In November 2009, a Los Angeles DJ and songwriter named Matthew Roberts released correspondence and other evidence indicating he may have been biologically fathered by Manson. Roberts' biological mother claims to have been a member of the Manson Family who left in the summer of 1967 after being raped by Manson; she returned to her parents' home to complete the pregnancy, gave birth on March 22, 1968, and subsequently put Roberts up for adoption. Manson himself has stated that he "could" be the father, acknowledging the biological mother and a sexual relationship with her during 1967; this was nearly two years before the Family began its murderous phase.
In 2010, the Los Angeles Times reported that Manson was caught with a cell phone in 2009, and had contacted people in California, New Jersey, Florida and British Columbia. A spokesperson for the California Department of Corrections stated that it was not known if Manson had used the phone for criminal purposes.
On November 17, 2014, it was announced that Manson was engaged to 26-year-old Afton Elaine "Star" Burton while still in prison, and had obtained a marriage license on November 7. Burton had been visiting Manson in prison for at least nine years, and maintained several websites that claimed his innocence. The wedding license expired on February 5, 2015, without a marriage ceremony taking place. It was later reported that, according to journalist Daniel Simone, the wedding was cancelled after it was discovered that Burton only wanted to marry Manson so she and a friend Craig "Gray Wolf" Hammond could use his corpse as a tourist attraction after he dies. According to Simone, Manson believes he will never die, and may just be using the possibility of marriage as a way to encourage Burton and Hammond to continue visiting him and bringing him gifts. Together with a co-author Heidi Jordan Ley and with the assistance of some of Manson's fellow prisoners, Simone has written a book about Manson and is seeking a publisher for it. Burton said on her web site that the reason the marriage did not take place is merely logistical – that Manson is suffering from an infection and has been in a prison medical facility for two months, and cannot receive visitors. She said she still hoped the marriage license will be renewed and the marriage will take place.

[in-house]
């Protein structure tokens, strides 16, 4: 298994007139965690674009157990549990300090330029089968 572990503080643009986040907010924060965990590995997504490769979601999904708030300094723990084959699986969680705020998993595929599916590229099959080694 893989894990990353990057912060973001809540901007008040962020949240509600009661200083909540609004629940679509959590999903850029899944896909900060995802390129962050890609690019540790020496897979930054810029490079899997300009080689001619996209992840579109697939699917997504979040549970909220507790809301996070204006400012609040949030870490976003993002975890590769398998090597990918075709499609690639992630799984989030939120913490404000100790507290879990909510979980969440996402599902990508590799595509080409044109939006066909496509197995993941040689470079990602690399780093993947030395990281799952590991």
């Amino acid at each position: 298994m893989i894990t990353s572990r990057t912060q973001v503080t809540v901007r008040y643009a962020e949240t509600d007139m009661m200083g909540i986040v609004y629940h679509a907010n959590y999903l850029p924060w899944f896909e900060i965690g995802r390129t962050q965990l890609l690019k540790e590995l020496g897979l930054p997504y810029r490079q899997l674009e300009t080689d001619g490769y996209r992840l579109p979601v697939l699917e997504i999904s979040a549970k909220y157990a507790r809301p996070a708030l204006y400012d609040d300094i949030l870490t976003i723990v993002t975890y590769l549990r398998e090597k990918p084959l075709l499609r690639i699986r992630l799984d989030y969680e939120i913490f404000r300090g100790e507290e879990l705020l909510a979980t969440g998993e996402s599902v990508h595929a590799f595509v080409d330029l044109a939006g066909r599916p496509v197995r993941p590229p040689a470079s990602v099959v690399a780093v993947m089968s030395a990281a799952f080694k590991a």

A footnote to the conclusion of California v. Anderson, the 1972 decision that neutralized California's death sentences, stated that, "any prisoner now under a sentence of death … may file a petition for writ of habeas corpus in the superior court inviting that court to modify its judgment to provide for the appropriate alternative punishment of life imprisonment or life imprisonment without possibility of parole specified by statute for the crime for which he was sentenced to death."
This made Manson eligible to apply for parole after seven years' incarceration.:488 Accordingly, his first parole hearing took place on November 16, 1978, at the California Medical Facility in Vacaville, and his petition was rejected.:498
Manson was denied parole for the 12th time on April 11, 2012. Manson did not attend the hearing, in which prison officials argued that Manson had a "history of controlling behavior" and "mental health issues" including schizophrenia and paranoid delusional disorder and was too great a danger to be released. It was determined that Manson would not be reconsidered for parole for another 15 years, i.e. not before 2027, at which time he would be 92 years old.
On October 4, 2012, Bruce Davis, who had been convicted of the murder of Shorty Shea and the attempted robbery by Manson Family members of a Hawthorne gun shop in 1971, was recommended for parole by the California Department of Corrections' parole board at his 27th parole hearing. In 2010, Governor Arnold Schwarzenegger had reversed the board's previous finding in favor of Davis, denying him parole for two more years. On March 1, 2013, and again on August 8, 2014, Governor Jerry Brown also denied parole for Davis.